Benchmarking IT: A Global Approach

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This article is an executive summary of the recent paper produced by the Coalition of Higher Education Information Technology Associations (CHEITA) Benchmarking Working Group.

Higher education is now a global business, with real benefits from sharing best practices at both an association and individual-institution level to develop more effective and efficient IT services. Benchmarking is part of that sharing — by comparing ourselves with our peers we can begin a conversation about how we provision services and identify areas where our performance doesn't meet that of other institutions, and then address those issues. To facilitate cross-border comparisons appropriate for the global higher education business, we need a way to compare individual institutions. The Coalition of Higher Education Information Technology Associations (CHEITA) includes representatives from associations throughout the world — including EDUCAUSE — that promote the use of information technology in higher education. CHEITA created the Benchmarking Working Group to explore the viability of benchmarking IT in higher education on a global scale with the goal of identifying a single model that would enable the international higher education IT community to use consistent and relevant information for institutional decision making. The first step in achieving this goal resulted in the development of the CHEITA Global Complexity Index — a methodology that uses three factors to identify institutions of similar complexity, and thus similar IT cost profiles.

Key benefits of the CHEITA Global Complexity Index include:

  • The index builds on an index used by the Council of Australian University Directors of Information technology (CAUDIT), which already has international reach resulting from its use in Australia and New Zealand, Canada, and South Africa.
  • Calculation and use of the index are relatively simple and straightforward.
  • Most participating countries can calculate the index from publicly available data, which gives it a degree of robustness and independence from data collection at the institutional level.
  • It is based on stable institutional measures (student FTE, staff FTE, and research income) rather than technology measures (e.g., number of servers), which vary over time based on technology change and adoption rates.
  • It can readily identify members of peer groups that could undertake deeper benchmarking. This is especially relevant for smaller sectors that need to expand their peer group.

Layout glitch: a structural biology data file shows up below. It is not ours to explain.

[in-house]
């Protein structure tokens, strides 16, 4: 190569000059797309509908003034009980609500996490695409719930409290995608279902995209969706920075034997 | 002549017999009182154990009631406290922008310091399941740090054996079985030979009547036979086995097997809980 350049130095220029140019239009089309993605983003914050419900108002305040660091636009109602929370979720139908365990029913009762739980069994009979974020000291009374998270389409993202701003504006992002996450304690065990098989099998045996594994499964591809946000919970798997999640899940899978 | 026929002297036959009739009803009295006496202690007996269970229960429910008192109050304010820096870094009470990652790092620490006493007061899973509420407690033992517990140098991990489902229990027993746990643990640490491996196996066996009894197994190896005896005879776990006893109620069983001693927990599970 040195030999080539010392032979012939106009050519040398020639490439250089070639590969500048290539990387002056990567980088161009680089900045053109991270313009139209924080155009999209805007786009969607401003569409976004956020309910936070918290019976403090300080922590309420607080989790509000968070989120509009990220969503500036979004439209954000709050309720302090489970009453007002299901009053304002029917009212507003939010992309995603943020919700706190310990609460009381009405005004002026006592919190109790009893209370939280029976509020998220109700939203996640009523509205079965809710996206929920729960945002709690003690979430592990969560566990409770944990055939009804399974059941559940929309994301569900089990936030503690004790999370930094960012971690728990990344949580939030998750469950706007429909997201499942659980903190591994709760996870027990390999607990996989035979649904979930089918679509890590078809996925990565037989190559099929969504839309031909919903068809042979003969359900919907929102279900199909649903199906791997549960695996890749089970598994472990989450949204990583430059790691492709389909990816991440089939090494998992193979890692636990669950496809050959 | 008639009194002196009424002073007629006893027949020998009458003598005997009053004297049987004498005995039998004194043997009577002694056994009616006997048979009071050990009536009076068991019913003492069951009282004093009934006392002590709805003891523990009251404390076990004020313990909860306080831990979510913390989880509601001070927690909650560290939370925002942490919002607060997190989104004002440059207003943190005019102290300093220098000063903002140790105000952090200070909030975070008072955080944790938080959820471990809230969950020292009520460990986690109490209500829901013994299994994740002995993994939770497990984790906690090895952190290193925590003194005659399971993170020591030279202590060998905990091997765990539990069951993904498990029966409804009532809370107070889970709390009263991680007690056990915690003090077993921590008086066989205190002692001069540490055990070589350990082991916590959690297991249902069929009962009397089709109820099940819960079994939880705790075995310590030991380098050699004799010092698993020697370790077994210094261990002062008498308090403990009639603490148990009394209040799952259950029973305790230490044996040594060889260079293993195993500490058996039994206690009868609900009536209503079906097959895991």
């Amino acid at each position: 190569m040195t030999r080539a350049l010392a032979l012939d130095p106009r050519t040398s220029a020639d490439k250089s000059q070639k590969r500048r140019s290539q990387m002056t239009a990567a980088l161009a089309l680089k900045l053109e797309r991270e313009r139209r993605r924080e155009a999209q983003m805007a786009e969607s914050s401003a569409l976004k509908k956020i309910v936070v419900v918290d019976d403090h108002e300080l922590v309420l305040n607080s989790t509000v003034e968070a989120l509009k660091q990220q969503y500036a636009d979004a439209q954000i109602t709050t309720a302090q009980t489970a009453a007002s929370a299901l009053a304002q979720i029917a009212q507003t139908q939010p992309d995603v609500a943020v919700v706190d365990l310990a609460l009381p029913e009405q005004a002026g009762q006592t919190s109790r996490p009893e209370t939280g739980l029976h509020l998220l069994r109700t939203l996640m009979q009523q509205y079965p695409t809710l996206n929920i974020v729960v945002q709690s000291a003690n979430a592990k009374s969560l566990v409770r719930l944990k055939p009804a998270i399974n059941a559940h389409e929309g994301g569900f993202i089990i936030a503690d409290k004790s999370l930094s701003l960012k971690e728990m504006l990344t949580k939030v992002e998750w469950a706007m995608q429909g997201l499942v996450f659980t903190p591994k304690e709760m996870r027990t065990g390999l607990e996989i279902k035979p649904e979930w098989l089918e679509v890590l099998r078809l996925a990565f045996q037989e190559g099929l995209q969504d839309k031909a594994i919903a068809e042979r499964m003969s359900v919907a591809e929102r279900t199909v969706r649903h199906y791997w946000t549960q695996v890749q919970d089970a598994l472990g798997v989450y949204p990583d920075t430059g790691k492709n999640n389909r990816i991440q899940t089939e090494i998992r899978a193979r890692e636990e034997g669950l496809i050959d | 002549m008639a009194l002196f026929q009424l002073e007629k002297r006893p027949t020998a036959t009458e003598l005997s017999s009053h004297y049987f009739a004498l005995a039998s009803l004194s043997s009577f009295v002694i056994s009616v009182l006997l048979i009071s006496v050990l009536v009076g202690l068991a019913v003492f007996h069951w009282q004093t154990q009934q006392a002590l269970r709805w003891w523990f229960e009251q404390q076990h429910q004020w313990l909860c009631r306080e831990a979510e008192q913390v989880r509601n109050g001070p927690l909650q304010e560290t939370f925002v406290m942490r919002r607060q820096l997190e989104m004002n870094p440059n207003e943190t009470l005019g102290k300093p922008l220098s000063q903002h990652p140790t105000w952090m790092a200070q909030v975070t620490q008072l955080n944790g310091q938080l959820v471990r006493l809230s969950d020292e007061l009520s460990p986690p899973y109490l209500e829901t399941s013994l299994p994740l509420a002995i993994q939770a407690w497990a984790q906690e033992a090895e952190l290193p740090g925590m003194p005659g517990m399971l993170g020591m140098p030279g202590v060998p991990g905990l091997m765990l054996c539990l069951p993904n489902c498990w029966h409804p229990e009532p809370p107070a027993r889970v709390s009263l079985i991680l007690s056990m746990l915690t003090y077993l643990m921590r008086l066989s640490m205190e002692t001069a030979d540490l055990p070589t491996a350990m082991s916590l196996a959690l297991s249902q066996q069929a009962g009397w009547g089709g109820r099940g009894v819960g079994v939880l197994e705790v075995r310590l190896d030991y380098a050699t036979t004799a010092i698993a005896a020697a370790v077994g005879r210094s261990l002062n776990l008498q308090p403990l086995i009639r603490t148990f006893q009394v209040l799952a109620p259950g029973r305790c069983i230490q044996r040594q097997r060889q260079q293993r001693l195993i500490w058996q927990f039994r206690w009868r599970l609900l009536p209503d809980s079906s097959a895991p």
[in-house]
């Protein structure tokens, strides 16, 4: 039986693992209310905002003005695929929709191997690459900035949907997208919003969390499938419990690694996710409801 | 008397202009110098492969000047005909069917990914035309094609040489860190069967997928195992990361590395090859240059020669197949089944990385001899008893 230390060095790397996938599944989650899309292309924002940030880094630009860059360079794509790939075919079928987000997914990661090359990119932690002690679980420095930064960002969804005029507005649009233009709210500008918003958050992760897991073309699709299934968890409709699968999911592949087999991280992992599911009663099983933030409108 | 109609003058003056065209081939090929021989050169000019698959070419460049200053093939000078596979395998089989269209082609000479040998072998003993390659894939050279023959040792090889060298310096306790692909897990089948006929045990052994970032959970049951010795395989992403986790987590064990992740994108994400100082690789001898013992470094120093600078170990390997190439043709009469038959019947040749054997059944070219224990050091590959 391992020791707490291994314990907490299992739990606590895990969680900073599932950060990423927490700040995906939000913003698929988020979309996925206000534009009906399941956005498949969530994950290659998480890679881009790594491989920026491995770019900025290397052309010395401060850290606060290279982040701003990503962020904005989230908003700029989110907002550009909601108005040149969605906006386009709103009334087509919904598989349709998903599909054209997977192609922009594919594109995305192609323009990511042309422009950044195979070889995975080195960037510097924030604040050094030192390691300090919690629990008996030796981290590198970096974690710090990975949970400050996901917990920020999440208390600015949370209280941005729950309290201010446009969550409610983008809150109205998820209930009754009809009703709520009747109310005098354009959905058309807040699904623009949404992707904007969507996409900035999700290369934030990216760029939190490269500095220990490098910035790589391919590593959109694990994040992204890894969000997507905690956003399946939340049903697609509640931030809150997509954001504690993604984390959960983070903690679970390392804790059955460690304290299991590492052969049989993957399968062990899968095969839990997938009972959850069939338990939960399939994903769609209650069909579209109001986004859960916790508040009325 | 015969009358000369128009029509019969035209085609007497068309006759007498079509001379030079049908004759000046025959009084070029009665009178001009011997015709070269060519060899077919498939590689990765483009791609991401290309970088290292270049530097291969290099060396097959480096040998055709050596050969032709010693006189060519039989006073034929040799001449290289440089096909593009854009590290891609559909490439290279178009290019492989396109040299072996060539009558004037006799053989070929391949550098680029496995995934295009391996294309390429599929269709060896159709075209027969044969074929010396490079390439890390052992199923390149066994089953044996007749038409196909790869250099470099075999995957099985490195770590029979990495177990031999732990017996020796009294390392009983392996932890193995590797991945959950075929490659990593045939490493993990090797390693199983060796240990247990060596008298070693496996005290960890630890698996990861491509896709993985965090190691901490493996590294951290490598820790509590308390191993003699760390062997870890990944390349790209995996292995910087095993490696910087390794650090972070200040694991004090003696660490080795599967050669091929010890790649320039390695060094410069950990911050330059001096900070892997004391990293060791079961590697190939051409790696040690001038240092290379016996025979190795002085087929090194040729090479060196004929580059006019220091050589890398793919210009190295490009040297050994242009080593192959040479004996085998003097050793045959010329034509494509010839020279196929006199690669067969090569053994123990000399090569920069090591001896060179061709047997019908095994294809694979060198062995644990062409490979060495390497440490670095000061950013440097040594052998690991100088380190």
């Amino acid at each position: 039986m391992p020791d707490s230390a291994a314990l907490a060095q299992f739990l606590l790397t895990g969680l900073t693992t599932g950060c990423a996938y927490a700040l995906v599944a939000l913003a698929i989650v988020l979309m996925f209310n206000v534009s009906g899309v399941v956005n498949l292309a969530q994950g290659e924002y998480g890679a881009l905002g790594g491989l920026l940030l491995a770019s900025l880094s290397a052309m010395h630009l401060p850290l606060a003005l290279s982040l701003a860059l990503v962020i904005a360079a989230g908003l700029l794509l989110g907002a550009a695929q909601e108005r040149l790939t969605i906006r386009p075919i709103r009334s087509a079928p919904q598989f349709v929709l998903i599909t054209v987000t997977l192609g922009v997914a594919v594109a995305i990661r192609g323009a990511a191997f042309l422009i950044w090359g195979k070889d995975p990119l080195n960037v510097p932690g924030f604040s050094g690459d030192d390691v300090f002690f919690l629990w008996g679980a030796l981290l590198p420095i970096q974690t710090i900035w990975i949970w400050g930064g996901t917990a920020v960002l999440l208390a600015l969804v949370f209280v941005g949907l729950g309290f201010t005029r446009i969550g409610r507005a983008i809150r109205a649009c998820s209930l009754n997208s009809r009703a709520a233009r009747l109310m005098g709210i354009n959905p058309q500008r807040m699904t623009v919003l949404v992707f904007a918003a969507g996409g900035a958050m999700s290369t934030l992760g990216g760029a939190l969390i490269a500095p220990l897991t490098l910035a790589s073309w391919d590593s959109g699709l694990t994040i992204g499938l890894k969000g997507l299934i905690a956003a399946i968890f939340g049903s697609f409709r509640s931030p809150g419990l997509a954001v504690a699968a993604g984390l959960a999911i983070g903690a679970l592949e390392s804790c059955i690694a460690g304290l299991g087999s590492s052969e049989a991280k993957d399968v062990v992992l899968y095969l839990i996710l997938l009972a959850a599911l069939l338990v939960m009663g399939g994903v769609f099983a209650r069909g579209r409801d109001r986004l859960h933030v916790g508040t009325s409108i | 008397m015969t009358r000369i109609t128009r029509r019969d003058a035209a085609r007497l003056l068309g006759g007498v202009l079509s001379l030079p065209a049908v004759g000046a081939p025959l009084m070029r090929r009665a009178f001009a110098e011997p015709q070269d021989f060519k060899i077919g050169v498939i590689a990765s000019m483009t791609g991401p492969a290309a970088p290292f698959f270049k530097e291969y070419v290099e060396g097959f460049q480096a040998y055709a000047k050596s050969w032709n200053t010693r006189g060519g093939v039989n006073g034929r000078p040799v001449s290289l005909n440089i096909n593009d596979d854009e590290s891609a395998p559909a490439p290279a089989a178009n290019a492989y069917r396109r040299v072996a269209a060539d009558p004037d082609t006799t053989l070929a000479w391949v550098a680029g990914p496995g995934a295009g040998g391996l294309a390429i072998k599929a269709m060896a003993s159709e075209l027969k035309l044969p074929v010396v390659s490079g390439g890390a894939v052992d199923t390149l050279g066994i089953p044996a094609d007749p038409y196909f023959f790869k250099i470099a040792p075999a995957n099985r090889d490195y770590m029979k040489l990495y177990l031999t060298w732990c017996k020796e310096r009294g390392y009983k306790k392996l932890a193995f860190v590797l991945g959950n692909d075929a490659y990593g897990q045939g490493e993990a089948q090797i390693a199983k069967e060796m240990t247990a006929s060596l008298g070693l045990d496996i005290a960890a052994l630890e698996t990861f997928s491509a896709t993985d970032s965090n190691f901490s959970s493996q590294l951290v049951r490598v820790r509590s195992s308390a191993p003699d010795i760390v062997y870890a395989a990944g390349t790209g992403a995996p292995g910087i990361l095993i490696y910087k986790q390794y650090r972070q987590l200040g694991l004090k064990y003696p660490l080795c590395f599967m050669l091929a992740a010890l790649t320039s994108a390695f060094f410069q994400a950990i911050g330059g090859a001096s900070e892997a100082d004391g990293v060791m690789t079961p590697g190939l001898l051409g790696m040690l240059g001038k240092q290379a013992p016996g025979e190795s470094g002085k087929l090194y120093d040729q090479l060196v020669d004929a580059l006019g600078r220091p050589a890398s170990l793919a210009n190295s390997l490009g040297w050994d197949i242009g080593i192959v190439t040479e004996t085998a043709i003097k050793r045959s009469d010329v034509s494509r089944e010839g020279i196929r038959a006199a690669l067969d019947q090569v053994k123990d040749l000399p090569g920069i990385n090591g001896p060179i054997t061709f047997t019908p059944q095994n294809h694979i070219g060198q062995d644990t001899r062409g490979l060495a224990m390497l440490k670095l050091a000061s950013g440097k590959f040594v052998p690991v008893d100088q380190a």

• The index can be used in parallel with other classification approaches to further refine large peer groups (e.g., find peers within a Carnegie classification).
  • It can identify outliers in data by plotting predicted values against actual values. Outliers above an expected range can be investigated for poor data quality due to over counting, higher complexity than expected, or a deliberate strategy that would cause higher values. Outliers below an expected range can be investigated for inverse causes.

The standardization of institutional types through the CHEITA Global Complexity Index democratizes association work across the global higher education community by giving a voice to international institutions represented in association research and benchmarking activities. The index also opens the door for developing more meaningful international higher education IT research collaborations, partnerships, and communities of practice.

International Benchmarking at EDUCAUSE

Since 2002, the EDUCAUSE Core Data Service (CDS) has provided higher education CIOs and senior IT leaders with benchmarks to make strategic decisions about IT at their institutions. On average, more than 800 institutions (both within and outside the United States) participate in the annual CDS survey about IT financials, staffing, and services. Participating institutions range in type from small (800 students) to large (75,000 students), privately to publicly funded, and community colleges to doctoral-granting, research-intensive institutions. Survey participants have access to CDS reporting, a self-service tool that enables institutions to benchmark their IT organizations against their peers.